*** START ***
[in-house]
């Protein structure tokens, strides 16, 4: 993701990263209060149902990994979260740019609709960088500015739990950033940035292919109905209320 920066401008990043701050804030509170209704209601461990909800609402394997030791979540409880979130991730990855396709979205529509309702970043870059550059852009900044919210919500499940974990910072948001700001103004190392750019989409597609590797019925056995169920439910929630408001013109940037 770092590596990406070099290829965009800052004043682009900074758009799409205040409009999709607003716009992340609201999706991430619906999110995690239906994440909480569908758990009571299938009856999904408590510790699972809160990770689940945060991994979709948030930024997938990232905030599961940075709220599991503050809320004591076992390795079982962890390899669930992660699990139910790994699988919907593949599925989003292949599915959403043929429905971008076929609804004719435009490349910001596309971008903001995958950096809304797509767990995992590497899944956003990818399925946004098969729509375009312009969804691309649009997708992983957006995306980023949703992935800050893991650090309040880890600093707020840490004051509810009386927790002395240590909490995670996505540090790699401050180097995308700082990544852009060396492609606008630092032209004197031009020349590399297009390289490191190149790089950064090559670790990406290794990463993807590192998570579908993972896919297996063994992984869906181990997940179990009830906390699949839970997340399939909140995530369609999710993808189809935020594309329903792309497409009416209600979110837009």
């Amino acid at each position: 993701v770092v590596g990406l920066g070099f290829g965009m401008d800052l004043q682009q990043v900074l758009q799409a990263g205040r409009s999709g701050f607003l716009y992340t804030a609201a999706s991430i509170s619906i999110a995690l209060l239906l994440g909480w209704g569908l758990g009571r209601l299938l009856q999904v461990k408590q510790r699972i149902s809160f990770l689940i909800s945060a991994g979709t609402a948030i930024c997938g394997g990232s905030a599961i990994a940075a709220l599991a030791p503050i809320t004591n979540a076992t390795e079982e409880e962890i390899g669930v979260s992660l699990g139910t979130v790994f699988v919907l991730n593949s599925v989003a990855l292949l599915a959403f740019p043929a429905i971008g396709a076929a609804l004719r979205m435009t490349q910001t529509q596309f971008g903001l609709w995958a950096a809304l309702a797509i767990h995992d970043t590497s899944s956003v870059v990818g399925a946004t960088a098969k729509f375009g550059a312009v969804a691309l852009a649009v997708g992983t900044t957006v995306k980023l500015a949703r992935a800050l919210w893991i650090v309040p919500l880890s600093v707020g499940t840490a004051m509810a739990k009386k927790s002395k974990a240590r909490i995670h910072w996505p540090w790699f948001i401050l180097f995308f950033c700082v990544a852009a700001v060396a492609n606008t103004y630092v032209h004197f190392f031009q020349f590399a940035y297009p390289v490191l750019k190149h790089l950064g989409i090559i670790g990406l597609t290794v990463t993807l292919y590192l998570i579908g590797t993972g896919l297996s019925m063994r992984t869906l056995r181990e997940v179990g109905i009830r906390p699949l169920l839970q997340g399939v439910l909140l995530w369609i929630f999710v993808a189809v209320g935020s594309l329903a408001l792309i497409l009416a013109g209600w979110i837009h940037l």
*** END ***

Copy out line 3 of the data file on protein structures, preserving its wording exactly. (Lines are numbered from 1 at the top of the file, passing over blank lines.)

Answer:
């Amino acid at each position: 993701v770092v590596g990406l920066g070099f290829g965009m401008d800052l004043q682009q990043v900074l758009q799409a990263g205040r409009s999709g701050f607003l716009y992340t804030a609201a999706s991430i509170s619906i999110a995690l209060l239906l994440g909480w209704g569908l758990g009571r209601l299938l009856q999904v461990k408590q510790r699972i149902s809160f990770l689940i909800s945060a991994g979709t609402a948030i930024c997938g394997g990232s905030a599961i990994a940075a709220l599991a030791p503050i809320t004591n979540a076992t390795e079982e409880e962890i390899g669930v979260s992660l699990g139910t979130v790994f699988v919907l991730n593949s599925v989003a990855l292949l599915a959403f740019p043929a429905i971008g396709a076929a609804l004719r979205m435009t490349q910001t529509q596309f971008g903001l609709w995958a950096a809304l309702a797509i767990h995992d970043t590497s899944s956003v870059v990818g399925a946004t960088a098969k729509f375009g550059a312009v969804a691309l852009a649009v997708g992983t900044t957006v995306k980023l500015a949703r992935a800050l919210w893991i650090v309040p919500l880890s600093v707020g499940t840490a004051m509810a739990k009386k927790s002395k974990a240590r909490i995670h910072w996505p540090w790699f948001i401050l180097f995308f950033c700082v990544a852009a700001v060396a492609n606008t103004y630092v032209h004197f190392f031009q020349f590399a940035y297009p390289v490191l750019k190149h790089l950064g989409i090559i670790g990406l597609t290794v990463t993807l292919y590192l998570i579908g590797t993972g896919l297996s019925m063994r992984t869906l056995r181990e997940v179990g109905i009830r906390p699949l169920l839970q997340g399939v439910l909140l995530w369609i929630f999710v993808a189809v209320g935020s594309l329903a408001l792309i497409l009416a013109g209600w979110i837009h940037l």